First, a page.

My personal story of endometriosis

by Jessica Shea
(North Carolina)

Like many of the women here I suffered with the pain and symptoms of endometriosis for years, actually for about 15 years, and I'm only 28 as I write this right now.

I started my periods when I was 10 and for the first few years they were normal with no pain, they were just periods.... but around the age of 13 something just switched.

Instead of normal PMS I had incredible mood swings, depression and angst. The day I started my period, nearly every month, I had to be taken out of school because I would be vomiting, have a fever, and be shaking from the pain.

I couldn't keep food or water down, so taking tylenol or something wasn't an option. I went on birth control for treatment while in college which seemed to help for a time, but eventually every pill became useless and the pain came back ten fold.

I stopped birth control because I felt like it actually made my periods worse. The only one that seemed to help was Ortho Tri Cyclen.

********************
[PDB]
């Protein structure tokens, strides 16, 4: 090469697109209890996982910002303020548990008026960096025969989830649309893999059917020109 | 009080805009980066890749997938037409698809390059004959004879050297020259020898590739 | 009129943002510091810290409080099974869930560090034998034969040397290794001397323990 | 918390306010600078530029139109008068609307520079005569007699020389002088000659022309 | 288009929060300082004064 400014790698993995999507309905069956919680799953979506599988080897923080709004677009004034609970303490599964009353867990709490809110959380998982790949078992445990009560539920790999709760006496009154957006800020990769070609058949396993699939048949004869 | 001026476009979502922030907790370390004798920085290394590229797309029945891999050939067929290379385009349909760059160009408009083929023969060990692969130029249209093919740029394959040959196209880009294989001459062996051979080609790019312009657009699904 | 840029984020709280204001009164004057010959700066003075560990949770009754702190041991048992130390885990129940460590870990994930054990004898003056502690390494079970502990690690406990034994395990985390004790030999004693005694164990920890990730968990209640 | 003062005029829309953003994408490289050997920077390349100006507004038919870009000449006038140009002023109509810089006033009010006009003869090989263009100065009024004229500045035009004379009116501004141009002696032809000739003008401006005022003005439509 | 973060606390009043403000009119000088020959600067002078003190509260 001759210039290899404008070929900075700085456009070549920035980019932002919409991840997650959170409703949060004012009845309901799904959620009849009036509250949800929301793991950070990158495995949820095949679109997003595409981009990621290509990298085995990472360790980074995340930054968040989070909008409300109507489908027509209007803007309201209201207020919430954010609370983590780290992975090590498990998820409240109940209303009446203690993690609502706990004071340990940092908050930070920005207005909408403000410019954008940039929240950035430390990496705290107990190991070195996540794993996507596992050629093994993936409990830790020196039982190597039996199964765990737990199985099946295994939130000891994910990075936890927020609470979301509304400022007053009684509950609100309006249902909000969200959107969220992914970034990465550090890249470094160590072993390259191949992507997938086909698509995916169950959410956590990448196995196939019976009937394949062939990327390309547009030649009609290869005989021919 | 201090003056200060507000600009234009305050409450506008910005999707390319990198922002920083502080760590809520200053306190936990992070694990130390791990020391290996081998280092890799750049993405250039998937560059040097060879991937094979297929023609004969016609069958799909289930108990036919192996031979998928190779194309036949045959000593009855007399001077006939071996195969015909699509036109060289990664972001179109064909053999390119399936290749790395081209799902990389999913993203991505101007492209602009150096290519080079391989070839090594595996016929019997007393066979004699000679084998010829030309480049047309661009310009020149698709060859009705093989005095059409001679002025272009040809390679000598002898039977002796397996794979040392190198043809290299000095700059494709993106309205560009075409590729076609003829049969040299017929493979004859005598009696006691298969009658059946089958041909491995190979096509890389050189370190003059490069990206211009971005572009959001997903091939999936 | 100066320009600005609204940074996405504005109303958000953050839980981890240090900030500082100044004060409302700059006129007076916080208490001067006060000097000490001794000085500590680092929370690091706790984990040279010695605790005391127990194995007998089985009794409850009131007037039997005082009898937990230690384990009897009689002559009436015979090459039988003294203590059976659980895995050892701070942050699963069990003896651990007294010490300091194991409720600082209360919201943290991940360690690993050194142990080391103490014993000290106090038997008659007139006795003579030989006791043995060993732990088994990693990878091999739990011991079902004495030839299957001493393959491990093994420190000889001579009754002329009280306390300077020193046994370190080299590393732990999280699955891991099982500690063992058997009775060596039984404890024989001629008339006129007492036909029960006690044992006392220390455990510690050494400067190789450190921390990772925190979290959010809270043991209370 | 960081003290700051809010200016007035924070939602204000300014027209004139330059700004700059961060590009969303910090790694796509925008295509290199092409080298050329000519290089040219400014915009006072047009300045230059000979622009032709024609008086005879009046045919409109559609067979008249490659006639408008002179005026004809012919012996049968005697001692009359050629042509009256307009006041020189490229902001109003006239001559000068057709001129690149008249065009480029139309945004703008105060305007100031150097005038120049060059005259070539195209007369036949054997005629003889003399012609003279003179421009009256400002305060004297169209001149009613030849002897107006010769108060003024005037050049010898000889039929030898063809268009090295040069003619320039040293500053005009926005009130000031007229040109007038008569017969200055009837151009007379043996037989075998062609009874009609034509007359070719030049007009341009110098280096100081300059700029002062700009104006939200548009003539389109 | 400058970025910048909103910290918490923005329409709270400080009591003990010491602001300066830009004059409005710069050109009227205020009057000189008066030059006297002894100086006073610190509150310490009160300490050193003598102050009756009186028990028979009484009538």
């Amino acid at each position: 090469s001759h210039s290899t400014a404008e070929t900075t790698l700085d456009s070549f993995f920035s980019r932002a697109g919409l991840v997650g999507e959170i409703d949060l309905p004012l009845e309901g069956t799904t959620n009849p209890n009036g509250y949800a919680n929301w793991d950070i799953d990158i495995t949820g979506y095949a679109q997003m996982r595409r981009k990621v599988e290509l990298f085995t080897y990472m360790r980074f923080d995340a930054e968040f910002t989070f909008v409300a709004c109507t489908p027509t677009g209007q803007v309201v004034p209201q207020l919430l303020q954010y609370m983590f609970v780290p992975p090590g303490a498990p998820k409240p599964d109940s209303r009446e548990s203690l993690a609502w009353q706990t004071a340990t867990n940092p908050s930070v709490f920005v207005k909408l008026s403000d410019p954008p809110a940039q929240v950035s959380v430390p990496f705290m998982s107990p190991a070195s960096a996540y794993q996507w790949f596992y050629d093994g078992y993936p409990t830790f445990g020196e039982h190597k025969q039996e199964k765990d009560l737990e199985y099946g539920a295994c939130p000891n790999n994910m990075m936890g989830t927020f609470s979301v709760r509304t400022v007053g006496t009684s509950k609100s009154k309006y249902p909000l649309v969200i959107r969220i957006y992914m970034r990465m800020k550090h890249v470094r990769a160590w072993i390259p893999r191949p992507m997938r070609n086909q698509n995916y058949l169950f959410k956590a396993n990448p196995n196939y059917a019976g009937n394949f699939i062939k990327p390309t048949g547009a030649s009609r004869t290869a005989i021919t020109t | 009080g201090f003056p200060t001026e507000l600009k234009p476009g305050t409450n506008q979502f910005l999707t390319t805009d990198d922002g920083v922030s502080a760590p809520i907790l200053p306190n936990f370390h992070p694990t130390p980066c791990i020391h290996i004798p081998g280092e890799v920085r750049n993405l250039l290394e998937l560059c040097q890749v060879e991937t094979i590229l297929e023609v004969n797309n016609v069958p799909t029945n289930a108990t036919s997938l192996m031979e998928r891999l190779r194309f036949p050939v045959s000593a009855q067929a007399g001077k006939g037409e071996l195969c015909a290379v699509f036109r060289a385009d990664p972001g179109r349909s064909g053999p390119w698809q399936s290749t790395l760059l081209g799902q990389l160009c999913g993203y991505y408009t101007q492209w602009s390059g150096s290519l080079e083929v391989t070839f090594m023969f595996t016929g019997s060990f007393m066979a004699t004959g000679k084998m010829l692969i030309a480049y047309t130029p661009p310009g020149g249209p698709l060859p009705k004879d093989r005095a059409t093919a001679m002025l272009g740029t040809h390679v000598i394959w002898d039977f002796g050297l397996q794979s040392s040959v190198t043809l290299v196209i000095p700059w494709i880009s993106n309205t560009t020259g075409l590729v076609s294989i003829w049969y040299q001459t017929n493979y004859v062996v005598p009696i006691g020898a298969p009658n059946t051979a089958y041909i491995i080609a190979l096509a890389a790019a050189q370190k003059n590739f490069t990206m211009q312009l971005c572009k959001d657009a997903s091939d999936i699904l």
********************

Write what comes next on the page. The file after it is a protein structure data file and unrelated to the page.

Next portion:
This is terrible to admit, but my junior year of college when I was 21, my period just randomly disappeared (I wasn't sexually active so pregnancy was out of the question). I should have gone to the doctor to discuss what might be wrong, but honestly, I was so happy to not live in fear of my period every month and the pain it was going to bring.

I just pushed the thoughts out of my mind and moved on. Eventually my period did come back, and boy oh boy, was the pain debilitating!! I starting seeking out OB/GYN's and had two abnormal pap smears.